Nadar in a gondola of a balloon
Albumen silver print, 9.8 6.5 cm, by Nadar Studio, c. 1863
J.P. Getty Museum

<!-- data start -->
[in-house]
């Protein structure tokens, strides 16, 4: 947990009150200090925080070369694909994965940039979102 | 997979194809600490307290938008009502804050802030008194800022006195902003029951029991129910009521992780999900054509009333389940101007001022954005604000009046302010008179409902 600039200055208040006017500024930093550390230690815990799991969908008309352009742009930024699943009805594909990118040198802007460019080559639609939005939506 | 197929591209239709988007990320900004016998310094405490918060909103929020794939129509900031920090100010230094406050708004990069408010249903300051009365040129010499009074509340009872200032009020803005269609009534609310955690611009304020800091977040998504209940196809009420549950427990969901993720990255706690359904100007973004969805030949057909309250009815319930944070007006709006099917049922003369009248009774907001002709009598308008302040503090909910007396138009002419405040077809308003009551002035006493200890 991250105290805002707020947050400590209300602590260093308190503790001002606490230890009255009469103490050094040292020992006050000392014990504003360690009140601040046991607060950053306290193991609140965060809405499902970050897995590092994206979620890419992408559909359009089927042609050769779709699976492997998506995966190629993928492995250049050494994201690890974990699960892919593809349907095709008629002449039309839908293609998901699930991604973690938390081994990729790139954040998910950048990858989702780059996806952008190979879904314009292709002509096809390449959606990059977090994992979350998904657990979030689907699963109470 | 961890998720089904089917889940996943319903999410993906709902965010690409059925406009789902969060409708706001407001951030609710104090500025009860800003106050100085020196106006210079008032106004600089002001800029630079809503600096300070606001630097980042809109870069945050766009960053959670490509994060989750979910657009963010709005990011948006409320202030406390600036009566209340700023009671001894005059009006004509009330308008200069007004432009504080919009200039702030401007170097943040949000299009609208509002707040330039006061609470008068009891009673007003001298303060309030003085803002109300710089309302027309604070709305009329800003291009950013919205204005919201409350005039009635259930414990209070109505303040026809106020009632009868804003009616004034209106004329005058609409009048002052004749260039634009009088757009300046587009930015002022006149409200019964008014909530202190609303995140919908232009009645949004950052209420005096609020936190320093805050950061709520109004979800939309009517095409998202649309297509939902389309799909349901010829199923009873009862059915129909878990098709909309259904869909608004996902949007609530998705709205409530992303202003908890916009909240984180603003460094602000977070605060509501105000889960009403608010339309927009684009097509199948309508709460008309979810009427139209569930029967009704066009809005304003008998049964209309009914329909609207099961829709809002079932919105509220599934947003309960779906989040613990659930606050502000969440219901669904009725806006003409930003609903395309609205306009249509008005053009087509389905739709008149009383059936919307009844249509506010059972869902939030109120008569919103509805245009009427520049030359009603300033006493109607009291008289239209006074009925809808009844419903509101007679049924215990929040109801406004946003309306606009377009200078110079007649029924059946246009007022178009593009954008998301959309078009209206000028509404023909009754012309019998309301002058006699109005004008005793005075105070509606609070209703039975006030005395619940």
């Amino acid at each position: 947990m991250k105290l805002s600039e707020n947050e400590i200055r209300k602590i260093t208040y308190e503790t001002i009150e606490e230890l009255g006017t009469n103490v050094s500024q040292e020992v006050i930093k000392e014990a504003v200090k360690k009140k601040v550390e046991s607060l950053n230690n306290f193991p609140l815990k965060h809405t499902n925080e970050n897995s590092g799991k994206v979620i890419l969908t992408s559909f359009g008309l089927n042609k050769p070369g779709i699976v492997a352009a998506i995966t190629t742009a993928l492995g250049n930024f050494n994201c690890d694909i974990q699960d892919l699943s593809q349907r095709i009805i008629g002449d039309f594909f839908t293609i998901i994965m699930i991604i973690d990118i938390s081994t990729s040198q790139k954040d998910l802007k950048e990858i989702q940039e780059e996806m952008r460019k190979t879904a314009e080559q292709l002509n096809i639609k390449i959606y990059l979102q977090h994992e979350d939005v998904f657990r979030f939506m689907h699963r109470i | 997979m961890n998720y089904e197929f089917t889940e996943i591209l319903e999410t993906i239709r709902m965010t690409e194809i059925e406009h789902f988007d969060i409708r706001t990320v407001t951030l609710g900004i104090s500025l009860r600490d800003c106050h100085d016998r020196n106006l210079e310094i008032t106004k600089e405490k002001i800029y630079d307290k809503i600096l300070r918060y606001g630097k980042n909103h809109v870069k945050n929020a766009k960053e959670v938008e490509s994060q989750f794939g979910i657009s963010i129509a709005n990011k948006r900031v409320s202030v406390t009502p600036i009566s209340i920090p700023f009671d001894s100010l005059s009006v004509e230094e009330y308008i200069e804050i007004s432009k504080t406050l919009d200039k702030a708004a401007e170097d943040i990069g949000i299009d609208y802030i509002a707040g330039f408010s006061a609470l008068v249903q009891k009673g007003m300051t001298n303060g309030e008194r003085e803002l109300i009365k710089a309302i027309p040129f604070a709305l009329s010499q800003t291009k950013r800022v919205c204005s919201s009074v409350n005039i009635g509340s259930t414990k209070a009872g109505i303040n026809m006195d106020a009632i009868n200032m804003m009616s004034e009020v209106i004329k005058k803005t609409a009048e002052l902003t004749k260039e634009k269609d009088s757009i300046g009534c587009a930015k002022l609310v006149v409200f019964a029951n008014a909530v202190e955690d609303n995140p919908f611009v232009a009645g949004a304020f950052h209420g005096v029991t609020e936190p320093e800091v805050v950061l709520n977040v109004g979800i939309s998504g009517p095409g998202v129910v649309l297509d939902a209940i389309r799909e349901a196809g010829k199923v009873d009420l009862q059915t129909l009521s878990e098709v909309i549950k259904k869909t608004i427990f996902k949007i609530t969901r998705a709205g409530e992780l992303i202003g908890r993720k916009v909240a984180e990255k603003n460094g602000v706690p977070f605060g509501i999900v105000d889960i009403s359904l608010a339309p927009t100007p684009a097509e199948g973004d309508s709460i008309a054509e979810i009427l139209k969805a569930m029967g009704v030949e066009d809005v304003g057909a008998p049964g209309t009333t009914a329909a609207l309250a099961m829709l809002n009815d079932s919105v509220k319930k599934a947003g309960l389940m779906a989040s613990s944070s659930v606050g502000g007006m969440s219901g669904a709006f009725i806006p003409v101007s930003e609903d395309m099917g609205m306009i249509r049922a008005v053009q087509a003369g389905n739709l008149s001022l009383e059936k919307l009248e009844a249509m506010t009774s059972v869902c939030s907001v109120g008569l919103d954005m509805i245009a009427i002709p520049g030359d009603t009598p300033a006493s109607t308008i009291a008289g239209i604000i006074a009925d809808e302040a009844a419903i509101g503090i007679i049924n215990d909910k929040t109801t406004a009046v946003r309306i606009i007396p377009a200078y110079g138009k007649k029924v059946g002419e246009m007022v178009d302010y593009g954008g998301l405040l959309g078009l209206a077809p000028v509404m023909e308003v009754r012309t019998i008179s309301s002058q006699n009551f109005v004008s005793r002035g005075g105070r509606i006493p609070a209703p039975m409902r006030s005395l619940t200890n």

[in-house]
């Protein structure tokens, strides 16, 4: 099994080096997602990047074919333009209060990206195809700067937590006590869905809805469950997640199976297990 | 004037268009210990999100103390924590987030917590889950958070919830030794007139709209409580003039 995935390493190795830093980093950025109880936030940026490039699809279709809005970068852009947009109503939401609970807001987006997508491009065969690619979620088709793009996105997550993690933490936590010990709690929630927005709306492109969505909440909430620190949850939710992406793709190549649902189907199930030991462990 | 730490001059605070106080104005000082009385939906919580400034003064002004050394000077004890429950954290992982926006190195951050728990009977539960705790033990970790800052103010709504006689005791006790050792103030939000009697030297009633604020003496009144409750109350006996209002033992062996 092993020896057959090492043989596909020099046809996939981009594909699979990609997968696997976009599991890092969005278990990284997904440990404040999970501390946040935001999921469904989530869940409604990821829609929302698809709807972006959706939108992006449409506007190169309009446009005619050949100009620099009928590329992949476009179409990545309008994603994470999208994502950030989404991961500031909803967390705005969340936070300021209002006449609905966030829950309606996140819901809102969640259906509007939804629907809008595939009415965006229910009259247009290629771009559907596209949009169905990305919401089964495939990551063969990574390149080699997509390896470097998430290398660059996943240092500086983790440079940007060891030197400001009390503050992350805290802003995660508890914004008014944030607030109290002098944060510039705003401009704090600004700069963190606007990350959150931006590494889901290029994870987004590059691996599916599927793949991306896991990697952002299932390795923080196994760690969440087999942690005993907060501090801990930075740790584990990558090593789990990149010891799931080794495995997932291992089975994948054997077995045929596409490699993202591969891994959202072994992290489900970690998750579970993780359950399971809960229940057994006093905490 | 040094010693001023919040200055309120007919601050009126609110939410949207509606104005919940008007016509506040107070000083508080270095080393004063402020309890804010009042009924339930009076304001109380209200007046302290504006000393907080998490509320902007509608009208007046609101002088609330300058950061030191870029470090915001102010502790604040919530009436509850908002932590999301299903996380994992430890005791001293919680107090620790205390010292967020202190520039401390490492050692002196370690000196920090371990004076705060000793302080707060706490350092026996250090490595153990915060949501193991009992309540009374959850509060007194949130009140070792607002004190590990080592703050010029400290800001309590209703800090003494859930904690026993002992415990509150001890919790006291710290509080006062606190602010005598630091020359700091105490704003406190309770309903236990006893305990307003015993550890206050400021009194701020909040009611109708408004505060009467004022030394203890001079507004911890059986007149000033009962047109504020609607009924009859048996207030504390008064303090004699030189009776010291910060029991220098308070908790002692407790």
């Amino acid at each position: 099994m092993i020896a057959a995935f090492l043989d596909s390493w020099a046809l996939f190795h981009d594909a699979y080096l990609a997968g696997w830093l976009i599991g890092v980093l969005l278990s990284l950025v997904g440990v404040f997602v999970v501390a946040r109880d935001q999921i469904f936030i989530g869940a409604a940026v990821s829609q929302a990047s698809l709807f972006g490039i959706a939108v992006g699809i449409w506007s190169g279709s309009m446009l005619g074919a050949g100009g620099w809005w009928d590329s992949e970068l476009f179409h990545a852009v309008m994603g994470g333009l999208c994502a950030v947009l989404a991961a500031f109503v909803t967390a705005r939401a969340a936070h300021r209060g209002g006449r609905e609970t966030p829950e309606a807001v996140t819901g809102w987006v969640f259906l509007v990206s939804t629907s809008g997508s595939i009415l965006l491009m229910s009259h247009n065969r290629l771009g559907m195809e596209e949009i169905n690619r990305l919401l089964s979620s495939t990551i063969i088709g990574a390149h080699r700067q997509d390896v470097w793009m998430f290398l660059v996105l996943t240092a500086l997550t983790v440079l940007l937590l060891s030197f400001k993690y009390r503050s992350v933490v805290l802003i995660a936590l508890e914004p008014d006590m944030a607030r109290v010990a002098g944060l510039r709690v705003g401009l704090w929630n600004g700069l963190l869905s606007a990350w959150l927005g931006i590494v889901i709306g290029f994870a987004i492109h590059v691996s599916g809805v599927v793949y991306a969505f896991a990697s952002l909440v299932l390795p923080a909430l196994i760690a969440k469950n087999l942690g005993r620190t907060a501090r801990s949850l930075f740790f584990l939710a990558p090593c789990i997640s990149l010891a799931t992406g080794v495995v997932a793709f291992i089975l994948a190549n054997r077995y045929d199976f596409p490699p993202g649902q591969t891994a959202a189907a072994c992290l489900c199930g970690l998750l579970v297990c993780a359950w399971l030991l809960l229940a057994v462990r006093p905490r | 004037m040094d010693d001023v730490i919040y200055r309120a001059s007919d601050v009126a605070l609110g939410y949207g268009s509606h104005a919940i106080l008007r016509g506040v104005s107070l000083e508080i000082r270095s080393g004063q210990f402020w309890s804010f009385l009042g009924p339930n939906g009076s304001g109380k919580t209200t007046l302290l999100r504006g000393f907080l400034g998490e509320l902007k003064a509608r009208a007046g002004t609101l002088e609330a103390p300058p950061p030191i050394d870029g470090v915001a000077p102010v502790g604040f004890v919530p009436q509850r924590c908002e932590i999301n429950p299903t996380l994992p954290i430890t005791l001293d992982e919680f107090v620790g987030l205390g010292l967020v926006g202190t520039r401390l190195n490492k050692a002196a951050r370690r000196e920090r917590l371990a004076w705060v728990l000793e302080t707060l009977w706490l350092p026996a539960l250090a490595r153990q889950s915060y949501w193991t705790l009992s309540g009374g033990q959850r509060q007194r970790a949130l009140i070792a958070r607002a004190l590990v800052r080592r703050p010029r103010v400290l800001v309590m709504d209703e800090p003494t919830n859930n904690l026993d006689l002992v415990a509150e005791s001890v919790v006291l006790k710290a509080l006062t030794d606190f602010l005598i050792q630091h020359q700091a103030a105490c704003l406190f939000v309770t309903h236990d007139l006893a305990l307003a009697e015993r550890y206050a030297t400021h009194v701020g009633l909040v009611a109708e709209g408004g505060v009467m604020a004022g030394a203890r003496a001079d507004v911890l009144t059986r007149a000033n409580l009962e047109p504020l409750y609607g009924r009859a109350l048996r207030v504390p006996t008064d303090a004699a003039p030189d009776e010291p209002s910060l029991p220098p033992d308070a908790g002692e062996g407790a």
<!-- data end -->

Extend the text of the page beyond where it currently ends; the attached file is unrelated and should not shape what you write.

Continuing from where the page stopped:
Nadar took part in staging balloon flights, and cartes-de-visite of himself participating in these adventures were most likely given away as publicity to draw spectators to his events. These now-humorous images demonstrate a sense of self-promotion and profit-seeking, mingled with glaring inconsistencies. The makeshift basket in which Nadar positioned himself was likely a laundry hamper hanging in his studio. He was a tall man, and the basket is clearly too small to accommodate him adequately, particularly during a real flight. He is clearly kneeling. The view behind him is staged, and he is dressed as a gentleman of leisure, possibly to suggest that ballooning was a safe and refined pursuit, worthy of prudent investment. The binoculars and anchor attempt to make the portrait more convincing. These image would have been quite impressive in their time.


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